Indonesia Reaches Agreement With Freeport on New Mining Permit for Grasberg
BY :WILDA ASMARINIA & HIDAYAT SETIAJI
AUGUST 29, 2017
Jakarta. Indonesia and Freeport-McMoRan on Tuesday (29/08) reached an agreement to allow the US miner to keep operating its giant Grasberg copper and gold mine, though the timing and price of a 51 percent divestment in the mine still needs to be worked out.
Freeport, the world's biggest publicly traded copper company, can apply for an immediate 10-year permit extension to mine at Grasberg beyond 2021, said Indonesian Energy and Mineral Resources Minister Ignatius Jonan. Grasberg is the world's second-biggest copper mine.
"The mandate of the president, which has been agreed to by Freeport, is that the divestment should reach 51 percent in total," Jonan told a joint news conference, alongside Freeport's Chief Executive Officer Richard Adkerson. "All that is left is to discuss the timing. The price will be negotiated later," said Jonan.
Revised rules in Indonesia require miners to divest a 51 percent stake, relinquish arbitration rights and pay new taxes and royalties. Freeport has insisted on getting the same fiscal and legal protection as in its current contract.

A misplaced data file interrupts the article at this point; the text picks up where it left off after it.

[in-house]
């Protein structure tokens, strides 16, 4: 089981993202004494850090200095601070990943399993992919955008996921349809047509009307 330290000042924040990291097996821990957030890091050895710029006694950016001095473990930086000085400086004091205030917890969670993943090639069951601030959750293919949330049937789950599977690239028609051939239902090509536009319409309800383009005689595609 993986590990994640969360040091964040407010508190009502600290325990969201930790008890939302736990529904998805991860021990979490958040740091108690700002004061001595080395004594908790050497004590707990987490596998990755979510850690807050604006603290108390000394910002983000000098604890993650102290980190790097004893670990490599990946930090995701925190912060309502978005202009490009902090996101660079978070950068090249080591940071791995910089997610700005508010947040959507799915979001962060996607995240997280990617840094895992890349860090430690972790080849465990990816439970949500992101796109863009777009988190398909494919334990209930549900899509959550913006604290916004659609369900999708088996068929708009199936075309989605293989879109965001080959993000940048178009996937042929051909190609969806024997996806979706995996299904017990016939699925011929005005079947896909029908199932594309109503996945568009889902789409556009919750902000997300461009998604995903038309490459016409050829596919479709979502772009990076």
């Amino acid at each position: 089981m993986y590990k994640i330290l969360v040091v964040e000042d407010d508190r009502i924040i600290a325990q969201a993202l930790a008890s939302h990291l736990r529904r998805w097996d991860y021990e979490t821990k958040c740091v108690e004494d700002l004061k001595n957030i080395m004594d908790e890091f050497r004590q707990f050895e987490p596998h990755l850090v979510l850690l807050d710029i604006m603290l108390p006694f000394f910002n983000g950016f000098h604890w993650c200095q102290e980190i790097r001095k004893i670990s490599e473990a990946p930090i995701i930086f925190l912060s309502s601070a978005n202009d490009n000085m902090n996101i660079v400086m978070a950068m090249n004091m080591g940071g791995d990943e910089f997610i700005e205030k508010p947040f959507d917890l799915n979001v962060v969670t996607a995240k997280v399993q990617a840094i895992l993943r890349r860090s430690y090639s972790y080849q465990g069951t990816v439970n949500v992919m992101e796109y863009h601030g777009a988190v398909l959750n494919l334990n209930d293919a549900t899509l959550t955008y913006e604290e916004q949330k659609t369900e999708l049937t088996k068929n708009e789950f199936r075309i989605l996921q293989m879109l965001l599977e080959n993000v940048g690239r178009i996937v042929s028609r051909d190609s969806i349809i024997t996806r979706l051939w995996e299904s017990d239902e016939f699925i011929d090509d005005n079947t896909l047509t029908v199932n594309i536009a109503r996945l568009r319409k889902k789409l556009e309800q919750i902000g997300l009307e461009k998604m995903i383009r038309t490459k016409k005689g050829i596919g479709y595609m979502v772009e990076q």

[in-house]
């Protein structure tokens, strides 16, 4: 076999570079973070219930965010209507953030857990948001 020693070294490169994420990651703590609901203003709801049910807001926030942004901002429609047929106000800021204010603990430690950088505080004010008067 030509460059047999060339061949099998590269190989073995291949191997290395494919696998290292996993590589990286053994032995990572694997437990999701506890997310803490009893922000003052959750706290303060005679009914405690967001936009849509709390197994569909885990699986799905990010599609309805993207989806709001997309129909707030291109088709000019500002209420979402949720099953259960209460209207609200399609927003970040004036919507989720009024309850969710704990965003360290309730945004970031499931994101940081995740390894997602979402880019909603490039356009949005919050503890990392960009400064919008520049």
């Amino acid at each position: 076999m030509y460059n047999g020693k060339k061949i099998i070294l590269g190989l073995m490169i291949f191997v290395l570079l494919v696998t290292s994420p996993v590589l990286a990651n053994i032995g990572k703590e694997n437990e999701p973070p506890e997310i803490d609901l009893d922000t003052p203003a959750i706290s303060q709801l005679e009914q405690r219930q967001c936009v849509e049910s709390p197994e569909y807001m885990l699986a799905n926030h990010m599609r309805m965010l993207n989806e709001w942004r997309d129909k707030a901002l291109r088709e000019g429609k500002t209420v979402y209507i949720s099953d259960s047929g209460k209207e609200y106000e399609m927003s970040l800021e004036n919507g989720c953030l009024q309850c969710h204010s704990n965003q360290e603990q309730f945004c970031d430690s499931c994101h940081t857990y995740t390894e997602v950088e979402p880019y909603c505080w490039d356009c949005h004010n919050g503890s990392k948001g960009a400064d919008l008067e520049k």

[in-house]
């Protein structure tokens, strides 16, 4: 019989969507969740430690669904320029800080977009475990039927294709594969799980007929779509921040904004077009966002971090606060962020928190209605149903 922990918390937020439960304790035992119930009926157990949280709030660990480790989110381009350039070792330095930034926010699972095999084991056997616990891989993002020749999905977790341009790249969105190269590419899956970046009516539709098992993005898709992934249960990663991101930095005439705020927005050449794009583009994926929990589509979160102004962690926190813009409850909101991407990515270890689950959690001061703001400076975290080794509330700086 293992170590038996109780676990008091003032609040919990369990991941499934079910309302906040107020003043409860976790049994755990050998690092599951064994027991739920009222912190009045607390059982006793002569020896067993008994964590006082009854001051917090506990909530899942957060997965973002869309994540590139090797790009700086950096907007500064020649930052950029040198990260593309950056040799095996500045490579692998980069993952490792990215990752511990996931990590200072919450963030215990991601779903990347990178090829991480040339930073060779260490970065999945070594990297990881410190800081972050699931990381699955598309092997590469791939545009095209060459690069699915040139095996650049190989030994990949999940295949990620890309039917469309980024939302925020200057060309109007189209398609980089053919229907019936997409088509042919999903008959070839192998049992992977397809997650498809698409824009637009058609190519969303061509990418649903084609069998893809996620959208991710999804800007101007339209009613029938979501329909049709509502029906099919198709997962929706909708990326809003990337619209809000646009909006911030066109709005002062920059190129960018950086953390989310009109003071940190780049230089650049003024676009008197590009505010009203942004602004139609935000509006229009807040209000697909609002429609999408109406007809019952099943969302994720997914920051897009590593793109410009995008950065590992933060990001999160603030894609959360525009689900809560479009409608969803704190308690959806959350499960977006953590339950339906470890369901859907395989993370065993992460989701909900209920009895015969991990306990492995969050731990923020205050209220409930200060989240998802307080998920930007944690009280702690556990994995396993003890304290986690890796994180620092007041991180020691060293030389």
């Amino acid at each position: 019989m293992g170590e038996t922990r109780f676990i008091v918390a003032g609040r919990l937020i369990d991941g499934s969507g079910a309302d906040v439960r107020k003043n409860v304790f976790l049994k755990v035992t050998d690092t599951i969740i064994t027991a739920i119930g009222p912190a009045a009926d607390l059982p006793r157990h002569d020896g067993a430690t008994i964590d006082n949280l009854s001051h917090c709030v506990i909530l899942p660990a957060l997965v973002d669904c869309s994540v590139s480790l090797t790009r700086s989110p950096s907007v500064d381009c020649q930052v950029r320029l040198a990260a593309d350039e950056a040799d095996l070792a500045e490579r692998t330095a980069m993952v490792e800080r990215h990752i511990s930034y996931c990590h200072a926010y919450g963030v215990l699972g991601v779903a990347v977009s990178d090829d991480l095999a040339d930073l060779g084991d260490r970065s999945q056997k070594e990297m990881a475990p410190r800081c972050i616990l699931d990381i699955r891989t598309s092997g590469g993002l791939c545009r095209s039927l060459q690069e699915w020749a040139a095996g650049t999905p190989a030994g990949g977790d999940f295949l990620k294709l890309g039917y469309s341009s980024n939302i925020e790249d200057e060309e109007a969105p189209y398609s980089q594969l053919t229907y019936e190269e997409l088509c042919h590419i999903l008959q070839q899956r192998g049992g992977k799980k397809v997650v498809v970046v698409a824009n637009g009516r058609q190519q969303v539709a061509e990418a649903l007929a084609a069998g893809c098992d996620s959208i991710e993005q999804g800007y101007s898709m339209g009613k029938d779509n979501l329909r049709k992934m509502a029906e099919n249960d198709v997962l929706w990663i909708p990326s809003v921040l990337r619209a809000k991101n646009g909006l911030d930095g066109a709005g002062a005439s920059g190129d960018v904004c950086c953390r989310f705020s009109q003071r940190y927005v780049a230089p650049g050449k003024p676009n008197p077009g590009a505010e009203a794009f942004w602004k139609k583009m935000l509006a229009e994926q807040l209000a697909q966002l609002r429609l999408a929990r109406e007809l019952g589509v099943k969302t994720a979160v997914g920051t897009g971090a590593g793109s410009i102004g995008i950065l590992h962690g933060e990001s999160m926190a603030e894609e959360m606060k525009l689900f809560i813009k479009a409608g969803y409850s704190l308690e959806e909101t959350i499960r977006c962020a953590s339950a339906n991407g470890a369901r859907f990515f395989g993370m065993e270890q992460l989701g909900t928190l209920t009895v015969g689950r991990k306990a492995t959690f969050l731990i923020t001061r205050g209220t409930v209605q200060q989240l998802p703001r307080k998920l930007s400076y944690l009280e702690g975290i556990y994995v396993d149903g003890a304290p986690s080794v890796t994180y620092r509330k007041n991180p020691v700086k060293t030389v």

The mining minister said Freeport could "immediately apply" for its first 10-year permit extension and a second extension could be proposed before 2031.
Freeport's copper concentrate exports from Indonesia were at risk of being halted again if the two sides had failed to reach an agreement on a new mining permit before the current temporary permit expired in October. Freeport exports around two-thirds of the copper concentrate it produces at Grasberg and the remainder is processed domestically.
Phoenix, Arizona-based Freeport has held lengthy talks with the Indonesian government over issues such as the amount and valuation of the divestment and the development of a new smelter to extend its 30-year mining contract, which is due to expire in four years time.
Adkerson said the existing contract of work would remain in place until everything was settled, but stressed that the company had given ground.
"We want to emphasize that to divest the 51 percent [stake] and to build a [second] smelter are a major concession," said Adkerson.
Adkerson, who has been personally involved in the negotiations, in April had called the divestment rule "a form of expropriation".
Freeport had said it wanted an agreement that would run to 2041 and provide the fiscal and legal certainty it needed to proceed with a multi-billion dollar underground expansion for Grasberg. The mine is located in Indonesia's eastern province of Papua, on the island of New Guinea.